Just when you thought it was safe to go in the kitchen…


When you’re a little kid, you fear imaginary monsters lurking under your bed or in your closet. Then you become a teenager, and you start to fear rejection. And finally, you grow up, buy a home and spend the rest of your life fearing water.

Ah, water. It keeps you alive, but at times, it can also keep you up at night. I’m guessing whoever installed the pipes in my house put them in at the same time and rigged them all to blow in 2020. It started with a bubbly linoleum floor in my bathroom, and not long after the cause of that leak was fixed, the waterline to the dishwasher started leaving puddles in my kitchen floor.

I’m starting to suspect the dishwasher fiasco was a decoy, because that leak was just too easy to spot. Right out in the open, placed there deliberately to distract me while the pipe leading to my kitchen faucet was silently leaking into the wall behind my kitchen sink. Life is tough enough without your kitchen running misdirection plays sophisticated enough to bamboozle a Southeastern Conference defense.

I guess I don’t need to tell you that I’m now on good terms with my plumber. Given the current social distancing initiatives, I’ve seen him face to face more often than anyone outside my immediate family over the past couple months.

As I type this, there is an industrial fan running full bore under my sink, drying out the wood. The drone of that fan has become oddly comforting, and at this point, I kind of wonder if I’ll be able to write anything longer than a grocery list from here on out without it purring in the background.
Still, my ears perk up every time I hear a drip, real or imagined.

Everyone praised Alfred Hitchcock for taking something as commonplace as a flock of birds and using it to scare moviegoers half out of their minds. I’m sure half of Hollywood is busy at this moment hammering out more thrilling scripts – all ripped from the headlines – about new strains of the bird flu, murder hornets, and a band of colorful characters who own a herd of dangerous jungle cats. And that makes sense – the scariest movies are the ones rooted in things that scare people in real life.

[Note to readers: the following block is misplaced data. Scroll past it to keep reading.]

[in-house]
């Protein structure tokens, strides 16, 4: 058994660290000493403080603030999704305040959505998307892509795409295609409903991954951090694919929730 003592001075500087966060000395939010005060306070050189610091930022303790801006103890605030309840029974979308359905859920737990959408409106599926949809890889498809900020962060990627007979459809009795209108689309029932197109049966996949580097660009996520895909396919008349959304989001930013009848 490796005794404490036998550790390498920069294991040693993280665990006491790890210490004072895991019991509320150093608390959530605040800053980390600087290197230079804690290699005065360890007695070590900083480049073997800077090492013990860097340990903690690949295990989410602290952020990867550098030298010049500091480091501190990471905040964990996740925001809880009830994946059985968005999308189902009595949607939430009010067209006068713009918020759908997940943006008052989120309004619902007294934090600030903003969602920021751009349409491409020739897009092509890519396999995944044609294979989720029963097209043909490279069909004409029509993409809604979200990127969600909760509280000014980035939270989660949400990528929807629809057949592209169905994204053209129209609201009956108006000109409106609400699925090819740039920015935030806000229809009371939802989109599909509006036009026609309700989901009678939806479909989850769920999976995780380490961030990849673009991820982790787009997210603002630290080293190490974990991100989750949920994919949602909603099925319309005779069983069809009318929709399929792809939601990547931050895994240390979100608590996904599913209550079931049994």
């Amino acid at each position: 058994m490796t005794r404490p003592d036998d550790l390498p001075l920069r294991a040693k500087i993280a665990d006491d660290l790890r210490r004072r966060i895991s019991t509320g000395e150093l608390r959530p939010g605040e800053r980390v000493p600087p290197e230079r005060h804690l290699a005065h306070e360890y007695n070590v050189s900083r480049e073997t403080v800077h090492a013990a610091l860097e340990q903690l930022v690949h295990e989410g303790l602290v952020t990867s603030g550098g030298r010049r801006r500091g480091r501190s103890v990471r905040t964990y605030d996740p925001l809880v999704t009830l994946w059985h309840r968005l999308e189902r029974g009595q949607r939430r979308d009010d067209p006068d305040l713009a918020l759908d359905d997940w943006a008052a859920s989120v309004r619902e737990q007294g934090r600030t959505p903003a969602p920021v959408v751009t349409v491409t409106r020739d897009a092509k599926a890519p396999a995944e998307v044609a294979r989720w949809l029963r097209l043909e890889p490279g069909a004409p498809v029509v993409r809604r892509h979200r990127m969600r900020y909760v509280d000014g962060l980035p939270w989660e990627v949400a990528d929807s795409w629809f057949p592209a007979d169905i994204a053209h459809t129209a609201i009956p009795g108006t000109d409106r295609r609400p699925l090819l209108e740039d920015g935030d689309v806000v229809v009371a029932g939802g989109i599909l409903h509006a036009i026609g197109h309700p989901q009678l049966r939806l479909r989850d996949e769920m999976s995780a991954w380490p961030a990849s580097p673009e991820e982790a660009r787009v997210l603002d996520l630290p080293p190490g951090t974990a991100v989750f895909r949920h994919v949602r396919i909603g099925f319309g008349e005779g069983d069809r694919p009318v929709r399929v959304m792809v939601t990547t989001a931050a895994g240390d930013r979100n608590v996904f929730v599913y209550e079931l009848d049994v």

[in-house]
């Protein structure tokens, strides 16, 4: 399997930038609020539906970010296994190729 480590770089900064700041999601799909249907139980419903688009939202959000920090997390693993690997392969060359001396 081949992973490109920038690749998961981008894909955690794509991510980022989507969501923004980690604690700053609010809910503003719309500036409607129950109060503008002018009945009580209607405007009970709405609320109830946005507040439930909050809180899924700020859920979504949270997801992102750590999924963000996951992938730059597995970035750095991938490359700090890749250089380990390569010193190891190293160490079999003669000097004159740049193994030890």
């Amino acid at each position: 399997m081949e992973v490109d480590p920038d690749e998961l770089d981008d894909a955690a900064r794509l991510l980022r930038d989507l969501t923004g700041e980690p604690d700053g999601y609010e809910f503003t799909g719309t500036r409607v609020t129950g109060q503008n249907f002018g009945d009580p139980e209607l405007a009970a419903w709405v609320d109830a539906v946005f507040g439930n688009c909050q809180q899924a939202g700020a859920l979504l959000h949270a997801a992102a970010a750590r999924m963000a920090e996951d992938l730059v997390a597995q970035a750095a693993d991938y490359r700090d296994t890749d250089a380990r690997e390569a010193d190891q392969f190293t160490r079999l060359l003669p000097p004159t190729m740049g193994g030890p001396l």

With that being said, I’d like to throw out an idea for a little film called “Water!”

There have been scary movies movies that have taken place in the water before. “The Creature from the Black Lagoon” came out of, well, a lagoon. A shark terrorized people throughout “In the Deep.” And who can forget “Waterworld,” which wasn’t really all that scary, but certainly lost a scary amount of money.

To my knowledge, however, there has never been a movie about water coming to a family’s house to terrorize the occupants. Imagine this – there’s this family, stuck at home during a pandemic. One day they hear a drip, drip, drip … but they don’t think anything of it. Then the floors start to bubble up. Water rains from the basement ceiling, ruining electronics. Then the plumber shows up in the third act and reveals a bill so scary everyone in the theatre runs for the exits.

It even sets up well for a sequel where termites come silently in the night to feast on all the damp wood. So if you know anyone in Hollywood, tell their people to call my people.

While you’re at it, tell them I said “Chao.” They’ll know what it means.


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